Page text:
"On June 22 evening, locals heard gun-shots from the BGP (Border Guard Police) camp at the Bridge between the downtown of Maungdaw and Myothu Gyi village. On June 24 early morning, the deputy commander and other 30 troops from Battalion 551 patrolled at 'Quarter 5' and the village of 'Myoma Kayintan'. Later, they replaced the BGP at the camp nearby the Bridge between 'Myoma Kayintan' and 'Pantaw Pyin' villages.

Furthermore, BGP personnel from camps in Maungdaw are being transferred and replaced by new ones. Some other BGP are being replaced by the military and the military are increasingly being deployed in the region.

Meanwhile, the locals of 'Sein Nyein Pyar' village in Buthidaung also said that they heard sounds of explosions and gunshots from the forests to its West. However, they were unable to further verify the details.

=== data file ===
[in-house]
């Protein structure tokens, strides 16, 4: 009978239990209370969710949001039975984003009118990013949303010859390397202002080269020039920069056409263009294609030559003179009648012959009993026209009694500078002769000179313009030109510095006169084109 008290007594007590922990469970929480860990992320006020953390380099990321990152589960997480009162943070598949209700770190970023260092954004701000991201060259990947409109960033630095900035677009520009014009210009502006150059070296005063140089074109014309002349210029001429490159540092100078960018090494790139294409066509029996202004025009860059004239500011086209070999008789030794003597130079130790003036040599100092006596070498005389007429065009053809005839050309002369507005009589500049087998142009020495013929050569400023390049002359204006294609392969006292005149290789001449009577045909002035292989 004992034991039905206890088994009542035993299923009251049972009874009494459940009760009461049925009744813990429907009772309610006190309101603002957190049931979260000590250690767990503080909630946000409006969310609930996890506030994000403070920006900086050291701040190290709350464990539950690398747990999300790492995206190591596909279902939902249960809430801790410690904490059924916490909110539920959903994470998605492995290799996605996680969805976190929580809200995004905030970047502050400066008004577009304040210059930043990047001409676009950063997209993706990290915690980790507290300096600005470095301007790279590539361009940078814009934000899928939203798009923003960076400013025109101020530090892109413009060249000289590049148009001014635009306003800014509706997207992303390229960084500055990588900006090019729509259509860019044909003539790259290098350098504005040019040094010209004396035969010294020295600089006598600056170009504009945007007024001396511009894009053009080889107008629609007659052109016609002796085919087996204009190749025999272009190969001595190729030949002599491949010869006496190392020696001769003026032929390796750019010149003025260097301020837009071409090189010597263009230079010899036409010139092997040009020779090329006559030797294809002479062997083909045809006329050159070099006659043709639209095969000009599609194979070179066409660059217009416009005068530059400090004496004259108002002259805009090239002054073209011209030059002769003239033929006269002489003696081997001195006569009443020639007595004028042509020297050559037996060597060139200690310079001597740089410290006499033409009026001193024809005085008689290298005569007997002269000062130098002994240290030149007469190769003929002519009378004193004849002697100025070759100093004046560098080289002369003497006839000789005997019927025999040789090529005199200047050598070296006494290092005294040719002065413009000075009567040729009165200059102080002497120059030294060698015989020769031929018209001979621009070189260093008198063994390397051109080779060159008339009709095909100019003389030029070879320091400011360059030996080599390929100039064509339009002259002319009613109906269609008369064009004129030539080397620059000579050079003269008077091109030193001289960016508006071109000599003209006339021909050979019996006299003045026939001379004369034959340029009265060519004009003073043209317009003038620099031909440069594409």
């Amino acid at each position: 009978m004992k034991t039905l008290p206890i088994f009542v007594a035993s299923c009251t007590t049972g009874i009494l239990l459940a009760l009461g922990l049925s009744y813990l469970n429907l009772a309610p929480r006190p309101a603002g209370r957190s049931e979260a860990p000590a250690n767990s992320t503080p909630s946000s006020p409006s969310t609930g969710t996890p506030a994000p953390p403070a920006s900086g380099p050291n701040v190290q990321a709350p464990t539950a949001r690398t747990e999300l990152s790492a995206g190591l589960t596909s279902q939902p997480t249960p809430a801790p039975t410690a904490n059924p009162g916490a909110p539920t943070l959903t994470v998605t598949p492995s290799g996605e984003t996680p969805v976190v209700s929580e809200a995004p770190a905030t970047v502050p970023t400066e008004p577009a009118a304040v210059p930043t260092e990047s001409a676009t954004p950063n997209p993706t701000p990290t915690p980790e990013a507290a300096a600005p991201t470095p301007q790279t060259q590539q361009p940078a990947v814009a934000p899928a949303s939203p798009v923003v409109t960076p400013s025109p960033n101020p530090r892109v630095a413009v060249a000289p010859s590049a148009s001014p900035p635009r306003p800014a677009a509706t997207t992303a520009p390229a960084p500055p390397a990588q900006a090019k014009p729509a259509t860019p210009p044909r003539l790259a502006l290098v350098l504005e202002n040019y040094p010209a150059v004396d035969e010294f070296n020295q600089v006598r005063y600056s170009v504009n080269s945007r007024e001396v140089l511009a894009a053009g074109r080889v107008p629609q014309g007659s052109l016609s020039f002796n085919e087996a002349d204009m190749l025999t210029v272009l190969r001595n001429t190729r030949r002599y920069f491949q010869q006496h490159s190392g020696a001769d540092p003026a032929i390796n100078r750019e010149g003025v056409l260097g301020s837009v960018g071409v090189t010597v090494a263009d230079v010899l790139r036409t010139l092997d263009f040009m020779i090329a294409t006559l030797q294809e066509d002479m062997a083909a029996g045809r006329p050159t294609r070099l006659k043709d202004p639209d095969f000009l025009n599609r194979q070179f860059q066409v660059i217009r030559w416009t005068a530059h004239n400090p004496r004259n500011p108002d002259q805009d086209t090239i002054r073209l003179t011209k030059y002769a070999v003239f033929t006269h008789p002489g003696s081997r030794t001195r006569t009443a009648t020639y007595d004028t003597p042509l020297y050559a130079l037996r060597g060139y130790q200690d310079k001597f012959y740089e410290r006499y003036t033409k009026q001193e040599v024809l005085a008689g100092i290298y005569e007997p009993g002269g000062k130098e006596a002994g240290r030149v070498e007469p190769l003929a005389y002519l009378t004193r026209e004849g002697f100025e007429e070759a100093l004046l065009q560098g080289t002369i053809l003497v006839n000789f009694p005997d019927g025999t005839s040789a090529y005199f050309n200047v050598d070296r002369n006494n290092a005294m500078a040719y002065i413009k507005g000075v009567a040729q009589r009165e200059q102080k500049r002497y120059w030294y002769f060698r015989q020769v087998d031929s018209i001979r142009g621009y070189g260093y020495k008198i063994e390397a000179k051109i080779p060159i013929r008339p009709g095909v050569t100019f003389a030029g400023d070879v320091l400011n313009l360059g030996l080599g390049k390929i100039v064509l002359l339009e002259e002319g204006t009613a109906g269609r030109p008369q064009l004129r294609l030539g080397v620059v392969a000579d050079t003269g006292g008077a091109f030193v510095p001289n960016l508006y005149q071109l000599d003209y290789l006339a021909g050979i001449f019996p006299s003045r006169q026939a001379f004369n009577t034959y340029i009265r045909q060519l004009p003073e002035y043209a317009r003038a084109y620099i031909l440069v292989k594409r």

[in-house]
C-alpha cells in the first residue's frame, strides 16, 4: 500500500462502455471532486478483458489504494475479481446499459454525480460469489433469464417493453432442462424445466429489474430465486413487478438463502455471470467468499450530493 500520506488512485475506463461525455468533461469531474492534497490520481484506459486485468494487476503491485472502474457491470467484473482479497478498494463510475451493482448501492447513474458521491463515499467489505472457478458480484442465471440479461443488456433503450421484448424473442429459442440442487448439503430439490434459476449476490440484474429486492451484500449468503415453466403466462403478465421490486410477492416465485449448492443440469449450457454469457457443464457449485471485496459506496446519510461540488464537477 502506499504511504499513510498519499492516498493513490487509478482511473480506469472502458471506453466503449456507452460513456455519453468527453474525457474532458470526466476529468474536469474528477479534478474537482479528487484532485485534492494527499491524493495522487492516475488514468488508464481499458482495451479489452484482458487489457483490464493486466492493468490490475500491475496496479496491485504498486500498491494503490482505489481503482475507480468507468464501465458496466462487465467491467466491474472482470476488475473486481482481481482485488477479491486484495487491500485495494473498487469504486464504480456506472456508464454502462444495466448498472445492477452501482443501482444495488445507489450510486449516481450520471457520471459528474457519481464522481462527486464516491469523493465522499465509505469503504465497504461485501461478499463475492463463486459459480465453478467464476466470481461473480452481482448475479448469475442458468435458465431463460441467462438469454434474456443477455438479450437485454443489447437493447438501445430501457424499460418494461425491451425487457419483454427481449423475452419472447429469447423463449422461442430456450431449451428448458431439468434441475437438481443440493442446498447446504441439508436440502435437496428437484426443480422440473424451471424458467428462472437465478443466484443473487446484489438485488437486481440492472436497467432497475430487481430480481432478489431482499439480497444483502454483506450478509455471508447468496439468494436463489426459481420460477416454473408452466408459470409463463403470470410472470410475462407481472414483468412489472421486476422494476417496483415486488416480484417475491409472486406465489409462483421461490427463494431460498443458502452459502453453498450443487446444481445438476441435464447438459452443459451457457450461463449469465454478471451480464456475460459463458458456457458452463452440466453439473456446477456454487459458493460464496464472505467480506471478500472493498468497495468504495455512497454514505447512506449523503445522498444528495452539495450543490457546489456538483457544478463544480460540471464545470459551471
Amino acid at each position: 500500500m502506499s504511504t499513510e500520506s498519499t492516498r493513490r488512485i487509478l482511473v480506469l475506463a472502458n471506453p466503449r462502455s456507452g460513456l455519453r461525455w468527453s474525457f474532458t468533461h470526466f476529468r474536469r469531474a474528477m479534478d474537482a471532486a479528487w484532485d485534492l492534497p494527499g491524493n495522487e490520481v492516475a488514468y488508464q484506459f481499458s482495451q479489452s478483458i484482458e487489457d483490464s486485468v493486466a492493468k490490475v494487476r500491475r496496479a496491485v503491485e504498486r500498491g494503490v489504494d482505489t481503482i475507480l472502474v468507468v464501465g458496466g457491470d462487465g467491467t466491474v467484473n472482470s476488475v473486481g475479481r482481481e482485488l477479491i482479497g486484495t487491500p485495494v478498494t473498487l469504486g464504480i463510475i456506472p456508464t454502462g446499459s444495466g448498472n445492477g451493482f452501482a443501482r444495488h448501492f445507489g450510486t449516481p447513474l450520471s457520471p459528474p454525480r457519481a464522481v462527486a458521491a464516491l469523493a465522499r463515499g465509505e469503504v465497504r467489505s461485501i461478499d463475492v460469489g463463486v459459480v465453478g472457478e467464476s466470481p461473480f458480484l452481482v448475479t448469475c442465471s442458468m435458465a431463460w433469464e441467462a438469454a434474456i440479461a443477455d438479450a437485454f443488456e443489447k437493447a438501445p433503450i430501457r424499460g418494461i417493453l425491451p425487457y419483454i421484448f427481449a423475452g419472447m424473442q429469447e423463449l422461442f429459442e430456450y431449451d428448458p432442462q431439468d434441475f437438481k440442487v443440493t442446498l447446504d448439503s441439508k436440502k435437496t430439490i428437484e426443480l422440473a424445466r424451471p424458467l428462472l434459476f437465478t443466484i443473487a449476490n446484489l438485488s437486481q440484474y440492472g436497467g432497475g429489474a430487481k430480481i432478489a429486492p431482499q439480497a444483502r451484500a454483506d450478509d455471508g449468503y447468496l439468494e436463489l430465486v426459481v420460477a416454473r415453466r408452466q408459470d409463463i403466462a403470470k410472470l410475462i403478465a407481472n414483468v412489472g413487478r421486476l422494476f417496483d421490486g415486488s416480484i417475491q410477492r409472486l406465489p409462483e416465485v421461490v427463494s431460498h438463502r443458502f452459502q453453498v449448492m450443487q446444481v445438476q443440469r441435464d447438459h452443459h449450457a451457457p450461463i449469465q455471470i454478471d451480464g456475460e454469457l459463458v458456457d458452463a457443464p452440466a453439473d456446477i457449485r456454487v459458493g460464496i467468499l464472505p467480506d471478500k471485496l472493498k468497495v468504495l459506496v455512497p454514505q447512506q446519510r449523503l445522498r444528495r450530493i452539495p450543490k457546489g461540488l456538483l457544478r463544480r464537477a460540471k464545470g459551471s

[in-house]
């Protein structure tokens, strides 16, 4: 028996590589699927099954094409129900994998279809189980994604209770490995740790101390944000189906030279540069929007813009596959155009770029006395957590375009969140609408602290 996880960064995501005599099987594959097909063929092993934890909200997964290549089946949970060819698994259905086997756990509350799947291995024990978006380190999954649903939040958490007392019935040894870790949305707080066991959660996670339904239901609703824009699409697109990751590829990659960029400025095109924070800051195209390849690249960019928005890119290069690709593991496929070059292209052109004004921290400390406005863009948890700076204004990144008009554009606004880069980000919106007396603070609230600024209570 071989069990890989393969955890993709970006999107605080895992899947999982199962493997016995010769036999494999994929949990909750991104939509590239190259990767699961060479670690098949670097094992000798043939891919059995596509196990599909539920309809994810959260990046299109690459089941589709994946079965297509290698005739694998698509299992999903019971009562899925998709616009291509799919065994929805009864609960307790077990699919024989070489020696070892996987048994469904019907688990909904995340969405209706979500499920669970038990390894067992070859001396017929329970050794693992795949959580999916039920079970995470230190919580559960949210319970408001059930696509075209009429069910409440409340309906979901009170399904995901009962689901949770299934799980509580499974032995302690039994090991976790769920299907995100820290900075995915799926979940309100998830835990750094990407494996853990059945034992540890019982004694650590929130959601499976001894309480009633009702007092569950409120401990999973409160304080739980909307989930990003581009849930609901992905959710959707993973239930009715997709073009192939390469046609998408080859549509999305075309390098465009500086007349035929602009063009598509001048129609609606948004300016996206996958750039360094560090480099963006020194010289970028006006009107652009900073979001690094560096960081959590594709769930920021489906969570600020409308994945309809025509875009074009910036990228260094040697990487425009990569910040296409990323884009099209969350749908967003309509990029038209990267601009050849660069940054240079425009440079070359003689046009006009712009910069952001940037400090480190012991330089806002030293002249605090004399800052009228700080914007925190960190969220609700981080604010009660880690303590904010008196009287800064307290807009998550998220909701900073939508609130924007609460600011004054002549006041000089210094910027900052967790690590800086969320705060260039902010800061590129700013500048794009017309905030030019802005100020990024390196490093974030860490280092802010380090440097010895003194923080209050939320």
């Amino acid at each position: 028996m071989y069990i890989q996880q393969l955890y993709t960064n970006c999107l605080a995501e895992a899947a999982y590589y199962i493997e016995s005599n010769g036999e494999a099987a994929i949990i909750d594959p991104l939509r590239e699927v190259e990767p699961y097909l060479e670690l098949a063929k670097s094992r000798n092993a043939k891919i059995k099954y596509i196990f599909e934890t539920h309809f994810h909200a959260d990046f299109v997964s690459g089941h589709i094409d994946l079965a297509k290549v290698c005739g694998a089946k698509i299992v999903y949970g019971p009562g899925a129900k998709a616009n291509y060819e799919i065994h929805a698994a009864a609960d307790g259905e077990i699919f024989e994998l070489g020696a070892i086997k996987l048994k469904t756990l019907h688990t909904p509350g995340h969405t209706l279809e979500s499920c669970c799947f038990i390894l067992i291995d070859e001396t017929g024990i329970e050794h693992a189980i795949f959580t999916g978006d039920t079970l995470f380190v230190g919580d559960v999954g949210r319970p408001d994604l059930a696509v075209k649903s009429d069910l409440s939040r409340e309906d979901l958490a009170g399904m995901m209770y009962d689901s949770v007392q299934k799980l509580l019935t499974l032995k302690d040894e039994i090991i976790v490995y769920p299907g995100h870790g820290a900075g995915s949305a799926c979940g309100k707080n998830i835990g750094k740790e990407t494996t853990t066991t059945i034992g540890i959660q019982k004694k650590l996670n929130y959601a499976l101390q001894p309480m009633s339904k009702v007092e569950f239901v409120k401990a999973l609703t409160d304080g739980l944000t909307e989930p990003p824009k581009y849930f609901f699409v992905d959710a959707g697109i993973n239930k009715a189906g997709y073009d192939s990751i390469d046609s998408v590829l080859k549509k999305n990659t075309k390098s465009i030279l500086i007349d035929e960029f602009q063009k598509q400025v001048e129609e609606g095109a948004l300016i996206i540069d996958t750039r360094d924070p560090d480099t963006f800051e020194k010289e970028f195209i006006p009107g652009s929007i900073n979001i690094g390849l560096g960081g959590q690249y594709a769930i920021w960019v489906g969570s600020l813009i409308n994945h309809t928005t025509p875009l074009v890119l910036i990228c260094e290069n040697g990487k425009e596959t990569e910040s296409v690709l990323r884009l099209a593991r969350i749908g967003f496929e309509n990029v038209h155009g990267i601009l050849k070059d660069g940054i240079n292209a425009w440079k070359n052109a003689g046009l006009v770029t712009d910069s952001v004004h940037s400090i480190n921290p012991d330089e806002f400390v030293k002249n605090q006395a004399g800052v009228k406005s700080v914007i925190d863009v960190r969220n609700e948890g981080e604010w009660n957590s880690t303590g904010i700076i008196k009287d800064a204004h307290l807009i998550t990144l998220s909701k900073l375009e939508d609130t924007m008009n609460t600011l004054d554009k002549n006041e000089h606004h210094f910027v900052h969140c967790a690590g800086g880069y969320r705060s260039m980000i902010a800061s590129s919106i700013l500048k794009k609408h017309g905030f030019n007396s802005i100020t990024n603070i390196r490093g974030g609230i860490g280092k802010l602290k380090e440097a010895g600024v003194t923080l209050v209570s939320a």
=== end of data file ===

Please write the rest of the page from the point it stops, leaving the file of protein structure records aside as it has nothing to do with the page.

"We are hearing reports of possible attacks and explosions in the downtown of Maungdaw from the authorities and the Rakhines. They (the authorities) are saying that they have got all the information about what's likely going to happen. At the same time, we are seeing some strangers roaming here in Maungdaw.

"Security forces have also been heavily deployed in Maungdaw. Amidst all these, if any violence takes place, we should say it will happen only because the authorities are allowing it happen" said a human rights activist based in Maungdaw.